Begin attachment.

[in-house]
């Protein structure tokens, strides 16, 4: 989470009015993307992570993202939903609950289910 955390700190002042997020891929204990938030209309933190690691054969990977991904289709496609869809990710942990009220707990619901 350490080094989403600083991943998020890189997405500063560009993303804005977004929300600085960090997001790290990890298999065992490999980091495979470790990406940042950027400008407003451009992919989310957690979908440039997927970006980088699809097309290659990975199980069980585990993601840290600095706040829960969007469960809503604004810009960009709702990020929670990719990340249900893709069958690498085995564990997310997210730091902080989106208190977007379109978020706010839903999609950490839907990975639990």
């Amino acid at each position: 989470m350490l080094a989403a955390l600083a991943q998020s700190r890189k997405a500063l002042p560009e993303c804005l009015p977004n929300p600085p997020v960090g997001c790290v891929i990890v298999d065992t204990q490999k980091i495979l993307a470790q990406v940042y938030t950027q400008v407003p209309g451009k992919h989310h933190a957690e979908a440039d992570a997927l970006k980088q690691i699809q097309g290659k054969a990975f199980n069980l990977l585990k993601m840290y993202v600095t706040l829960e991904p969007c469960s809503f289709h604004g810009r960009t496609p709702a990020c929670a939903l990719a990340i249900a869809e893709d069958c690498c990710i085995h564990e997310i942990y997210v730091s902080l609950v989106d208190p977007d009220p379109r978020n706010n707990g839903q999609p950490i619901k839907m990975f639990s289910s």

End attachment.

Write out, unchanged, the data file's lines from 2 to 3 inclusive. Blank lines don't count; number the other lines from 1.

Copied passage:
């Protein structure tokens, strides 16, 4: 989470009015993307992570993202939903609950289910 955390700190002042997020891929204990938030209309933190690691054969990977991904289709496609869809990710942990009220707990619901 350490080094989403600083991943998020890189997405500063560009993303804005977004929300600085960090997001790290990890298999065992490999980091495979470790990406940042950027400008407003451009992919989310957690979908440039997927970006980088699809097309290659990975199980069980585990993601840290600095706040829960969007469960809503604004810009960009709702990020929670990719990340249900893709069958690498085995564990997310997210730091902080989106208190977007379109978020706010839903999609950490839907990975639990």
């Amino acid at each position: 989470m350490l080094a989403a955390l600083a991943q998020s700190r890189k997405a500063l002042p560009e993303c804005l009015p977004n929300p600085p997020v960090g997001c790290v891929i990890v298999d065992t204990q490999k980091i495979l993307a470790q990406v940042y938030t950027q400008v407003p209309g451009k992919h989310h933190a957690e979908a440039d992570a997927l970006k980088q690691i699809q097309g290659k054969a990975f199980n069980l990977l585990k993601m840290y993202v600095t706040l829960e991904p969007c469960s809503f289709h604004g810009r960009t496609p709702a990020c929670a939903l990719a990340i249900a869809e893709d069958c690498c990710i085995h564990e997310i942990y997210v730091s902080l609950v989106d208190p977007d009220p379109r978020n706010n707990g839903q999609p950490i619901k839907m990975f639990s289910s």